Triple oxygen isotope systematics as a tracer of fluids in the crust: A study from modern geothermal systems of Iceland

D. O. Zakharov, I. N. Bindeman, R. Tanaka, G. Friðleifsson, M. H. Reed, R. L. Hampton

Research output: Contribution to journalArticlepeer-review

18 Citations (Scopus)


Triple oxygen isotope systematics of ancient hydrothermally altered rocks has been previously used to constrain environmental conditions of the Precambrian. To validate those studies, we report high-precision triple oxygen isotope measurements (expressed as Δ′17O with reference slope 0.528) of quartz, epidote and well fluids from modern geothermal areas of Iceland, Krafla and Reykjanes, as well as measurements from the extinct 6 Ma Geitafell hydrothermal system. At these systems, basalts reacted with distinct fluid sources at temperatures ranging from 250 to 400 °C. Resolvable difference between isotope compositions of surface waters and rocks enables novel insights into boiling, isotope exchange at variable water-rock ratios, and remelting of altered rock. Our measurements of δD, Δ′17O, and δ′18O in well fluids show that the reactions proceeded at water-rock ratios of 0.1 to 2, and reveal the addition of meteoric water in the Reykjanes system, and near-surface boiling and steam-liquid separation at Krafla. The δ′18O and Δ′17O values of fluids shift due to exchange with rocks at high temperature following the slope 0.51 in the triple isotope space. Near-surface boiling and steam-liquid separation cause shifts in δD and δ′18O values of the fluids. Their Δ′17O values do not change significantly owning to the shallow slope of liquid-vapor equilibrium fractionation relative to the reference line slope. Epidote δ′18O and Δ′17O values in all three localities closely resemble the isotope composition of local fluid sources. The measured slope of triple oxygen isotope fractionation between quartz and epidote at 250–400 °C is 0.526 ± 0.001. We suggest that triple oxygen isotope composition of epidote can be used as a direct first-order proxy for the equilibrium fluid δ′18O and Δ′17O values. The calibrated quartz-water equilibrium fractionation for triple oxygen isotopes yields general agreement with the local fluid sources, within ±1.5‰ of their δ18O values, while the Δ′17O agree within ±0.02‰. We present in situ δ18O measurements in a quartz crystal from Krafla that show several ‰ heterogeneities which may affect the reconstructed equilibrium fluid values. We tested the effect of shallow crustal contamination on the Δ′17O values of rhyolitic glasses from Krafla, including those quenched and extracted by drilling, that likely formed by assimilation of low-δ18O hydrothermally altered crust. Our Δ′17O measurements constrain the degree of crustal assimilation to 10–20 %. Our study shows that the Δ′17O values measured in geothermal fluids, secondary minerals and low δ18O contaminated magmas can provide key information on the conditions of water-rock reaction and magma genesis, and contain additional details that were not accessible through conventional analyses of δD and δ18O.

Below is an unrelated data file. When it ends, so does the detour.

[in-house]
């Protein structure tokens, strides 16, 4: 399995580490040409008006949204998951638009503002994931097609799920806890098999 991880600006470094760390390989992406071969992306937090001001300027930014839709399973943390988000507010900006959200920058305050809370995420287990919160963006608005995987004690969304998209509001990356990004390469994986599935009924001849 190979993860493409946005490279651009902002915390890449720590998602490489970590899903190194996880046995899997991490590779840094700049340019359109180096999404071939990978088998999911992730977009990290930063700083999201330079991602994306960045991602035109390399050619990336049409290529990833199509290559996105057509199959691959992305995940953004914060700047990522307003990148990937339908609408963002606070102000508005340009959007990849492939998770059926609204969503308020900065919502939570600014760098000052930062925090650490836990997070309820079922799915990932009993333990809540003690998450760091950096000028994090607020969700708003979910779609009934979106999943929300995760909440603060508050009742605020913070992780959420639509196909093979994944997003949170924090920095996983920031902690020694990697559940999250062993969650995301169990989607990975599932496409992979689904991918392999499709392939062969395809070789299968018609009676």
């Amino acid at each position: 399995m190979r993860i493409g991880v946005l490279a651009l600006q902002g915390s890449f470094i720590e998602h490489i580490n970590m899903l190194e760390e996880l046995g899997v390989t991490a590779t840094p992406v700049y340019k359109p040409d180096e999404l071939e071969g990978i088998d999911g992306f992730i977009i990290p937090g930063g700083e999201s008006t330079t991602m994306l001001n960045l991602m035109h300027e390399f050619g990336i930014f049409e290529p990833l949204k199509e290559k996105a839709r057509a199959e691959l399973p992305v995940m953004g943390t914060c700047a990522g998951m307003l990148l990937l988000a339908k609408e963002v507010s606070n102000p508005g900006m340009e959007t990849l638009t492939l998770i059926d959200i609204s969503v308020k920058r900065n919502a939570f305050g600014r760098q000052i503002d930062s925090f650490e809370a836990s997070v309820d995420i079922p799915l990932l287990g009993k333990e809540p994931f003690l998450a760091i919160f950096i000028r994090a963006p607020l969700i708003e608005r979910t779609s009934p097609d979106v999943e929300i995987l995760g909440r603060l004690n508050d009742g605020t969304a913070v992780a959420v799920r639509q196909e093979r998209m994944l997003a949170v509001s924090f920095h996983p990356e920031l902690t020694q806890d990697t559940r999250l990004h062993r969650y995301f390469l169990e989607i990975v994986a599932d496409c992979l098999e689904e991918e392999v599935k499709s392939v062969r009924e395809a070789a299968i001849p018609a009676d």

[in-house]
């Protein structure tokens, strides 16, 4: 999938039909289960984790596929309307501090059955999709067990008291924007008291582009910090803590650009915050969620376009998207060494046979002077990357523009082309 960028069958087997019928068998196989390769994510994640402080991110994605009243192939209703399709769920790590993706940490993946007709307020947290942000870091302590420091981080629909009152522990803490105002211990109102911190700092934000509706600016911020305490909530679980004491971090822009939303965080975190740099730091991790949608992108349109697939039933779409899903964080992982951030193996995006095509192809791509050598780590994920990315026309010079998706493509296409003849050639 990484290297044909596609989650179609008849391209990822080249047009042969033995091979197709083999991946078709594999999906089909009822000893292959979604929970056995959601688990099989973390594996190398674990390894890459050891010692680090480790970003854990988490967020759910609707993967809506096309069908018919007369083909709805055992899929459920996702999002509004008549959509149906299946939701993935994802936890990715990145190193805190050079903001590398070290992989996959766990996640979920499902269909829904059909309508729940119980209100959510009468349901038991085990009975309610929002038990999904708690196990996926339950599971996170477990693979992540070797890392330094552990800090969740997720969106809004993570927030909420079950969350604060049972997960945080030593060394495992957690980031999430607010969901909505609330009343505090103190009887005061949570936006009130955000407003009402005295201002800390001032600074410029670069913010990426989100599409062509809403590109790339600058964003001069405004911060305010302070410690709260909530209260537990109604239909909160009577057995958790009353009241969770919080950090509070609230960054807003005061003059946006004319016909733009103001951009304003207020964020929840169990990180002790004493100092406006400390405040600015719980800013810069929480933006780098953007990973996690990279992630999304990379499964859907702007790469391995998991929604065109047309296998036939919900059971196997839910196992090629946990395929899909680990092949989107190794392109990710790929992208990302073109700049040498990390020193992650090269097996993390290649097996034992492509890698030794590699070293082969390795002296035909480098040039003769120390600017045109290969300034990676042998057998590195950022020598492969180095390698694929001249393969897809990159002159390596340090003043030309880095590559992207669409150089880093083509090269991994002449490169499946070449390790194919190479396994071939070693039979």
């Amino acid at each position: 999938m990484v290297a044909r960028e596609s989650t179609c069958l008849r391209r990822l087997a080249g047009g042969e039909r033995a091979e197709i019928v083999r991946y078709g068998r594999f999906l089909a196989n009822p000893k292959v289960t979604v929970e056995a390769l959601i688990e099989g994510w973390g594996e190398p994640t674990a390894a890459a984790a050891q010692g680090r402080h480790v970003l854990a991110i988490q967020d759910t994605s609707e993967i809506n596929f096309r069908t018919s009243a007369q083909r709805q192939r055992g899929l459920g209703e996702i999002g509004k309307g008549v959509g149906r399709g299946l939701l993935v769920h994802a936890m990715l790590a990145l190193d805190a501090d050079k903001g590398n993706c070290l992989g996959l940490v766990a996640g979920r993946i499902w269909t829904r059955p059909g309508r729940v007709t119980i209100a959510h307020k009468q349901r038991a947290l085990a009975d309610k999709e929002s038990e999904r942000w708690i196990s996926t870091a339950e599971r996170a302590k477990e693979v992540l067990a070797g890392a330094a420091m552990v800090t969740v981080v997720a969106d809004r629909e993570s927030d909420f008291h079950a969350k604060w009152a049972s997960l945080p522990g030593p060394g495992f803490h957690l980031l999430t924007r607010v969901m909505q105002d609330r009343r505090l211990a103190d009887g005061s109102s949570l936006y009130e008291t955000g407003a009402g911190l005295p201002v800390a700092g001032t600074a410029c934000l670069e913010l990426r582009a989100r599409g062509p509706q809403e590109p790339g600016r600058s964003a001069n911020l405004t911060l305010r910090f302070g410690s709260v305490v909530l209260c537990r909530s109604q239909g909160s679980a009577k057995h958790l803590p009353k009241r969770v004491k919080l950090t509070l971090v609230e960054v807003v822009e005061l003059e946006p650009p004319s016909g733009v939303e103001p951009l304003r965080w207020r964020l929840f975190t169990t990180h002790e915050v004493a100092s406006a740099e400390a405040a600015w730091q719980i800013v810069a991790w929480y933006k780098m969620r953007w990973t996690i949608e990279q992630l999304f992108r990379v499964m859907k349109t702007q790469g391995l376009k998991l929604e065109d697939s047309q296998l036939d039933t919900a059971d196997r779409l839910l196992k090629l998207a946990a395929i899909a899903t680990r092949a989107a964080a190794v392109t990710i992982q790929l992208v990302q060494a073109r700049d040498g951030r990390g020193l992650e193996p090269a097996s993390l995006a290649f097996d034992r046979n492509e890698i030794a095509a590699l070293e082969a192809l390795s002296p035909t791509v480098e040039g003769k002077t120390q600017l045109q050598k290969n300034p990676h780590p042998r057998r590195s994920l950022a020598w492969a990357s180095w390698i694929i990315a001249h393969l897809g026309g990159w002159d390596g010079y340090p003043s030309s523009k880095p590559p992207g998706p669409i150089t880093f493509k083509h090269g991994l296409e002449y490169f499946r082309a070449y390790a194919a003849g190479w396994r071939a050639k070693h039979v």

Original languageEnglish
Article number119312
JournalChemical Geology
Publication statusPublished - Dec 30 2019


  • Hydrothermal alteration
  • IDDP1
  • Iceland
  • Triple oxygen isotopes
  • Water-rock interaction

ASJC Scopus subject areas

  • Geology
  • Geochemistry and Petrology


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